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Pa. House’s ‘clean’ cigarette-tax bill retains controversial charter element

This article was originally published in The Notebook. In August 2020, The Notebook became Chalkbeat Philadelphia.

The Pennsylvania House of Representatives stripped contentious provisions from the Philadelphia cigarette-tax authorization bill in a rules committee meeting Tuesday, paving the way for a full chamber vote.

House leadership says that could occur either Wednesday or Monday.

The Philadelphia School District is counting on revenue from the $2-per-pack, city-only cigarette tax to begin flowing in the next few weeks to prevent more than 1,000 layoffs.

Assuming an Oct. 1 implementation, the District expects the tax to generate $49 million this school year.

If passed, the legislation would still require approval by the Senate. But Gov. Corbett has pledged to sign it.

On Tuesday, House lawmakers removed two provisions from the omnibus legislation that leaders have opposed for months — one allowing certain counties to increase hotel taxes and another expanding access to the state’s City Revitalization and Improvement Zone program.

The Senate leadership has championed both, causing the disagreement that derailed cigarette-tax passage in July.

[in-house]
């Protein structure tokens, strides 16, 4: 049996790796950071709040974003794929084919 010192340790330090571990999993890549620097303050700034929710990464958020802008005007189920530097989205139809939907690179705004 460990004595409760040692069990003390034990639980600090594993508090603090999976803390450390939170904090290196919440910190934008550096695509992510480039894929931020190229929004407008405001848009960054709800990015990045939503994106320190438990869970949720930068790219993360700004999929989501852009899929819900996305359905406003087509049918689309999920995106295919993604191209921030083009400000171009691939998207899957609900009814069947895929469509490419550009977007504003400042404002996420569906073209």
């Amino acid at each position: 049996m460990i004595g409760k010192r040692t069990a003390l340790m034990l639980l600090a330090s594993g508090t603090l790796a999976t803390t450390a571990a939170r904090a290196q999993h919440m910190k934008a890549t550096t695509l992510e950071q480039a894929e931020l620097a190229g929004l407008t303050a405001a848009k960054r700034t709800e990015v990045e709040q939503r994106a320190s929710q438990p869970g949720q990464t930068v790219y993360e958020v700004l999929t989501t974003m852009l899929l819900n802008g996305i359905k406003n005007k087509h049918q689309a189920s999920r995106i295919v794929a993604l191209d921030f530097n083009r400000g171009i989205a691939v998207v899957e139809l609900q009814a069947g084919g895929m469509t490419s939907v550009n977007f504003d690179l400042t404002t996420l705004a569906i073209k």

The key question now is, assuming the House passes the bill, will the Senate give its blessing? Or will it amend the bill further, perpetuating the bill’s bruising trip through the legislative pinball machine?

Despite the promise of a "clean bill," the House Rules Committee allowed a controversial charter appeals amendment from Rep. John Taylor, R-Philadelphia, to remain attached.

Charter amendment a sweetener for GOP, says Taylor

This amendment – which would make it easier to create a new charter school in Philadelphia – was added in a last-minute maneuver when the House originally passed the cigarette-tax bill on July 2.

It allows new charter applicants to petition the state Charter Appeals Board (CAB) if they are rejected by the Philadelphia School Reform Commission.

Currently, appeals in Philadelphia are the sole purview of the SRC, which received an exemption from the CAB process in the state-takeover legislation of 2001.

The District hasn’t invited applications for new charters since 2009. Taylor’s amendment would require the district to accept applications annually, like other districts in the state.

Opponents worry that the appeals change would undercut the School District’s ability to manage charter growth and cause charter payments to grow exponentially.

Read the rest of this story at NewsWorks

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